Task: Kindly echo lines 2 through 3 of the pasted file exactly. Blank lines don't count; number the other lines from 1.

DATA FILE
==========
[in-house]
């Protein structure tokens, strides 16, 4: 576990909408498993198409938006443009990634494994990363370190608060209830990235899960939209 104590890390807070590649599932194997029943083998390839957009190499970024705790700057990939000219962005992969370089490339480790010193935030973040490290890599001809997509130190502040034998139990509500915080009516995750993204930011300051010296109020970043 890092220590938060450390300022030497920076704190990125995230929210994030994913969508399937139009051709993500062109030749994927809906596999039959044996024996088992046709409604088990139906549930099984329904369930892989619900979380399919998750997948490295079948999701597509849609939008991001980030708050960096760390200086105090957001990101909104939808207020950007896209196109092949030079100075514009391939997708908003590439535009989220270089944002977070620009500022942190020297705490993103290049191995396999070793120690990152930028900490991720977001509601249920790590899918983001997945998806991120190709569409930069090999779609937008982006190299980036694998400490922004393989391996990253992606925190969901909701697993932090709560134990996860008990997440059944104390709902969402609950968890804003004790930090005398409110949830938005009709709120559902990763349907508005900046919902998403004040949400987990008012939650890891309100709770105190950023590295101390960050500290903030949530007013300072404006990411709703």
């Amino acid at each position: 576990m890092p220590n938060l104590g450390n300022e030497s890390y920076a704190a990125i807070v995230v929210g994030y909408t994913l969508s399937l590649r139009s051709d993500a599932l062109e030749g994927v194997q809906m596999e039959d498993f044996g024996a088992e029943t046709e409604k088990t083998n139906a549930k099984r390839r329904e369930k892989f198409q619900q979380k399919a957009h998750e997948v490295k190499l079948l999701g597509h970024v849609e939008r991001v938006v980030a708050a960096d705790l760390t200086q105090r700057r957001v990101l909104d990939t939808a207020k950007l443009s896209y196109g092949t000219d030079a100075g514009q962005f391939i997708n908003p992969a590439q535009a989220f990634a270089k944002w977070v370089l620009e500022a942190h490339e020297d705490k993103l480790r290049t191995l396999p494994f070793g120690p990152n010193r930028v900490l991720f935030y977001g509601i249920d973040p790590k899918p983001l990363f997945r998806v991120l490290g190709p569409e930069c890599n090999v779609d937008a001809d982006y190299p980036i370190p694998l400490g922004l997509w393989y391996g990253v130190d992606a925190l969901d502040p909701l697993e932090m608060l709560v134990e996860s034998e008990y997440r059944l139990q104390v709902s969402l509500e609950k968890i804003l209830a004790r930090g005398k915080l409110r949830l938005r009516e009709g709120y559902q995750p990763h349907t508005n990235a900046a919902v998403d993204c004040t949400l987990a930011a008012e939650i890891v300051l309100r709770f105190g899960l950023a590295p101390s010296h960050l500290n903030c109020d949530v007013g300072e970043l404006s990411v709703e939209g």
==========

């Protein structure tokens, strides 16, 4: 576990909408498993198409938006443009990634494994990363370190608060209830990235899960939209 104590890390807070590649599932194997029943083998390839957009190499970024705790700057990939000219962005992969370089490339480790010193935030973040490290890599001809997509130190502040034998139990509500915080009516995750993204930011300051010296109020970043 890092220590938060450390300022030497920076704190990125995230929210994030994913969508399937139009051709993500062109030749994927809906596999039959044996024996088992046709409604088990139906549930099984329904369930892989619900979380399919998750997948490295079948999701597509849609939008991001980030708050960096760390200086105090957001990101909104939808207020950007896209196109092949030079100075514009391939997708908003590439535009989220270089944002977070620009500022942190020297705490993103290049191995396999070793120690990152930028900490991720977001509601249920790590899918983001997945998806991120190709569409930069090999779609937008982006190299980036694998400490922004393989391996990253992606925190969901909701697993932090709560134990996860008990997440059944104390709902969402609950968890804003004790930090005398409110949830938005009709709120559902990763349907508005900046919902998403004040949400987990008012939650890891309100709770105190950023590295101390960050500290903030949530007013300072404006990411709703």
């Amino acid at each position: 576990m890092p220590n938060l104590g450390n300022e030497s890390y920076a704190a990125i807070v995230v929210g994030y909408t994913l969508s399937l590649r139009s051709d993500a599932l062109e030749g994927v194997q809906m596999e039959d498993f044996g024996a088992e029943t046709e409604k088990t083998n139906a549930k099984r390839r329904e369930k892989f198409q619900q979380k399919a957009h998750e997948v490295k190499l079948l999701g597509h970024v849609e939008r991001v938006v980030a708050a960096d705790l760390t200086q105090r700057r957001v990101l909104d990939t939808a207020k950007l443009s896209y196109g092949t000219d030079a100075g514009q962005f391939i997708n908003p992969a590439q535009a989220f990634a270089k944002w977070v370089l620009e500022a942190h490339e020297d705490k993103l480790r290049t191995l396999p494994f070793g120690p990152n010193r930028v900490l991720f935030y977001g509601i249920d973040p790590k899918p983001l990363f997945r998806v991120l490290g190709p569409e930069c890599n090999v779609d937008a001809d982006y190299p980036i370190p694998l400490g922004l997509w393989y391996g990253v130190d992606a925190l969901d502040p909701l697993e932090m608060l709560v134990e996860s034998e008990y997440r059944l139990q104390v709902s969402l509500e609950k968890i804003l209830a004790r930090g005398k915080l409110r949830l938005r009516e009709g709120y559902q995750p990763h349907t508005n990235a900046a919902v998403d993204c004040t949400l987990a930011a008012e939650i890891v300051l309100r709770f105190g899960l950023a590295p101390s010296h960050l500290n903030c109020d949530v007013g300072e970043l404006s990411v709703e939209g």